When dealing with supply chain issues, there can be lessons to be learned from these ongoing challenges. While inconveniences are rarely pleasant, I’ve found that some can lead to teachable moments.
What began as a new hot water heater installation in our home turned out to be anything but routine. At first, we were told faulty gas valves may be to blame for the fact that it wasn’t working, but when that was ruled out, Consumers Energy had to check the pressure to the house. In the end, it turned out to be a defective heater that had to be replaced by a new one the next day. After two days with no hot water, we were happy to have it back.
Even though these were considered to be top-of-the-line products, I know from my own experience that many high-cost home components do not have the same quality as their predecessors and that was true before the pandemic. Given the ongoing parts and people shortages, we can probably expect even more deficiencies and delays.
When I tried to make a service appointment for my car this month, which is typically available the next day, I had to schedule it for the following week due to high demand at my dealership. I was told the problem was not a staffing shortage, but the fact that so many people delayed their vehicle maintenance during the pandemic, while also putting off new car purchases due to low inventory.
Because they were so busy and I requested some diagnostics in addition to the oil change, I was there for hours. When I got to the post office, which was my next stop, there was a sign on the door that said they were closing early due to staff shortages. I had made it there in time to ship my packages, but there were at least a dozen people in line when I left. Afterward, I thought about grabbing a late lunch, but the restaurant I had in mind had cut their hours.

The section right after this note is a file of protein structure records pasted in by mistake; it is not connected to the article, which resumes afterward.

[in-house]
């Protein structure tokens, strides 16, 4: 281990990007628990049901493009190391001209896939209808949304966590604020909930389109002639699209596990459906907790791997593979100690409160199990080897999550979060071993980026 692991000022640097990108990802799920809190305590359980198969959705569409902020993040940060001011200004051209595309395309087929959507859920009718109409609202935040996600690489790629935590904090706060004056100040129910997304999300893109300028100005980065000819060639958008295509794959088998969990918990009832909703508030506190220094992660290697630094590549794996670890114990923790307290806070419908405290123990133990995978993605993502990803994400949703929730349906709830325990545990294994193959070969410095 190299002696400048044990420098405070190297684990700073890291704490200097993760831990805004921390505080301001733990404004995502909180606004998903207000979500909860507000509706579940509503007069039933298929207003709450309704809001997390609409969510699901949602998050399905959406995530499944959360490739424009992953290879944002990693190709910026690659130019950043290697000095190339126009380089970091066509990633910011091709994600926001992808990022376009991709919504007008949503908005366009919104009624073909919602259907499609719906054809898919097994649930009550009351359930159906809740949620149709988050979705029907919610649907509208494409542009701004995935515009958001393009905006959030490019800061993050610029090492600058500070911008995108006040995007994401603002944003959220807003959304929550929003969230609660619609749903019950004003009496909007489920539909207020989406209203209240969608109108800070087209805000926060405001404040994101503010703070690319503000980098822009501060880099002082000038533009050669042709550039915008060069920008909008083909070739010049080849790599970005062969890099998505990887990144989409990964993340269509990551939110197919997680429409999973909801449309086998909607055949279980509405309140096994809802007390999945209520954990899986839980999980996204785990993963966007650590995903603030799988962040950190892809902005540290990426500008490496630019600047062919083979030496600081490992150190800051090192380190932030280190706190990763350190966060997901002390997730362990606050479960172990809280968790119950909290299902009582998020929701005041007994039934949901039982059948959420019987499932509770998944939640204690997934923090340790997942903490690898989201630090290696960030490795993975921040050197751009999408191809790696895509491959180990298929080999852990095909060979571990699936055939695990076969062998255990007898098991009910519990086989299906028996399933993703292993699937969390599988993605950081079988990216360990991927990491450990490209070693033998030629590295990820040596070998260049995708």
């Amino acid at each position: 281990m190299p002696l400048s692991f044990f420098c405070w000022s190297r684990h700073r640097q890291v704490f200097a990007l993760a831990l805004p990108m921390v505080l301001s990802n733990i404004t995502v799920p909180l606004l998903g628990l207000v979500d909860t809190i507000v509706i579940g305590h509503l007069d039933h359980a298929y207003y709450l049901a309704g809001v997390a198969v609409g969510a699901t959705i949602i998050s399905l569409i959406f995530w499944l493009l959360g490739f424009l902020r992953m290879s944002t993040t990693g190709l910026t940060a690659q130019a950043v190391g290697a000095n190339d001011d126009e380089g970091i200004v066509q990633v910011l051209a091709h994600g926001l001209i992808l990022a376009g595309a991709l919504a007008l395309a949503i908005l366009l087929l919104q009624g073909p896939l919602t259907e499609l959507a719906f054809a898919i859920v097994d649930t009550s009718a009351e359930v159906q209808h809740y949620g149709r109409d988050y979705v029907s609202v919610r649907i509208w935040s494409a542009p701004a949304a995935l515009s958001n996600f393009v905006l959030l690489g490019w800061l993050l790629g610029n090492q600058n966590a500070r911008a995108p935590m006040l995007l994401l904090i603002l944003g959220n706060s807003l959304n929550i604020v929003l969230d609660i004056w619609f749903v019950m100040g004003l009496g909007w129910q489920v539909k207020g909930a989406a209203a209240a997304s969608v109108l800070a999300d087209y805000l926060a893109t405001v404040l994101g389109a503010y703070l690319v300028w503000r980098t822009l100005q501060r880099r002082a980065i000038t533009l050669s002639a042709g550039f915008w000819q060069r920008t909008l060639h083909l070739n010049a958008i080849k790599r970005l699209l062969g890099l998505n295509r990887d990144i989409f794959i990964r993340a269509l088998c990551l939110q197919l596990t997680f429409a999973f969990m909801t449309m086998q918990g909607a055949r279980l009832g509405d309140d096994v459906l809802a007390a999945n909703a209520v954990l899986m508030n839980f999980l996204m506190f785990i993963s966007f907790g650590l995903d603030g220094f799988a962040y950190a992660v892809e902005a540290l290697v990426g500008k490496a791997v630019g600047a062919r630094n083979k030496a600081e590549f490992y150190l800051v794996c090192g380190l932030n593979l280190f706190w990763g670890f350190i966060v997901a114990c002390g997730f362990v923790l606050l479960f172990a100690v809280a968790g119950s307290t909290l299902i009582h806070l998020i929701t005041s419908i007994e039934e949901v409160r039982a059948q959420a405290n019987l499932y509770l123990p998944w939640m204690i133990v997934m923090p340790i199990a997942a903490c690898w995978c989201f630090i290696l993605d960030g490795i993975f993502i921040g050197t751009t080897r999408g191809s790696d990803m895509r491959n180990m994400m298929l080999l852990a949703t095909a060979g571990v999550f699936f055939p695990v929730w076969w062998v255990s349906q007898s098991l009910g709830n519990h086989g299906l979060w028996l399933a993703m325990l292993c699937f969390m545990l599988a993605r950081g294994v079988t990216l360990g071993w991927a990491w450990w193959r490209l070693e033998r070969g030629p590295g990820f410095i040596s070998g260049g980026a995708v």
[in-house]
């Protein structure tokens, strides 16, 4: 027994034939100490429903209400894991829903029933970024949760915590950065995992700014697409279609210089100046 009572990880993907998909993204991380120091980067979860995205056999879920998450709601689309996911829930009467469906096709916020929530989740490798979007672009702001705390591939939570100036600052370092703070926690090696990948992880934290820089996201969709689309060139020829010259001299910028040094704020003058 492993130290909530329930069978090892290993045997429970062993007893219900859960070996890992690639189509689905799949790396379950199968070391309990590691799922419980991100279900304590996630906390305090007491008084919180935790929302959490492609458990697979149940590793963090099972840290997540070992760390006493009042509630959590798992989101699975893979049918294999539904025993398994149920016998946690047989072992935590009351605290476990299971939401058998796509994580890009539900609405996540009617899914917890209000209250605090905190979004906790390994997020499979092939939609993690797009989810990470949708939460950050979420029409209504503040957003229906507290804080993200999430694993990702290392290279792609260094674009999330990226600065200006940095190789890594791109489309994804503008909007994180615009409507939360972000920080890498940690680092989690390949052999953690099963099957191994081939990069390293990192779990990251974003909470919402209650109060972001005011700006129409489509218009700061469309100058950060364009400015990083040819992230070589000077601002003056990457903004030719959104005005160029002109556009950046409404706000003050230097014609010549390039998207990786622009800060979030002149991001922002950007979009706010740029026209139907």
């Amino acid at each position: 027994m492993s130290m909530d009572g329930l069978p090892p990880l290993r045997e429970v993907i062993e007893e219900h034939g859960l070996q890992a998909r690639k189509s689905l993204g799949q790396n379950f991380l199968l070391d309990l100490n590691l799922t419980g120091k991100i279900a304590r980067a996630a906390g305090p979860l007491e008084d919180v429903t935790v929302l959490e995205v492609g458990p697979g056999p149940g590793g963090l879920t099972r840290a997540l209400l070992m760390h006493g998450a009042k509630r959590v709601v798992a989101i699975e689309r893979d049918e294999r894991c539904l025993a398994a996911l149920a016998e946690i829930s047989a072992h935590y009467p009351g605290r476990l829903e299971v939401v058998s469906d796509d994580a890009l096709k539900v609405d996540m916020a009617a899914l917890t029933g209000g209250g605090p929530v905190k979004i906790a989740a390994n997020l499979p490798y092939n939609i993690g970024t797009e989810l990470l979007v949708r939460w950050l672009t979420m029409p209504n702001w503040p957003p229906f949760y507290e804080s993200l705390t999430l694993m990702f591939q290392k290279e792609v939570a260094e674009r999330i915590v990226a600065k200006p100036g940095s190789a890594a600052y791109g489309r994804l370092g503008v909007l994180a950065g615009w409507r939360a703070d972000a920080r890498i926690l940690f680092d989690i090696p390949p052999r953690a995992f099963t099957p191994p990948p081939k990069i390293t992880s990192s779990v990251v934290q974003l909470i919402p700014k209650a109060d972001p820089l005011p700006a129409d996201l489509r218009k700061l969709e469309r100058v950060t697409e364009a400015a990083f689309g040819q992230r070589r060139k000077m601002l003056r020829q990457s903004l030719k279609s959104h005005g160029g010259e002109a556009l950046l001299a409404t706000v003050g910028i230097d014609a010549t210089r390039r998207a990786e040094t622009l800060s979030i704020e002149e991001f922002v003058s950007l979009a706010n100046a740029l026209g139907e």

When a friend wanted to meet for an early morning weekend breakfast, I had a hard time finding a place that would be open at that time. Some of our old standbys now open later or decided to close on Sundays. Many of the hours and other information I found online are no longer accurate, so it’s best to call and hope someone answers the phone.
There are other factors to consider when getting to and from my destinations like the recent watermain breaks and emergency road repairs that create detours in addition to the regularly scheduled construction.
Still, as the Consumers Energy technician who came to our house reminded us, we are incredibly fortunate and we need to be grateful for what we have. Even when we had to do without hot water for two days, we still had food and shelter. Given the lack of workers and supplies, I feel gratitude this Thanksgiving and beyond for what I may have taken for granted in the past, from toilet paper to turkeys.
Jeanine Matlow is a Metro Detroit interior decorator turned freelance writer specializing in stories about interior design. You can reach her at email@example.com.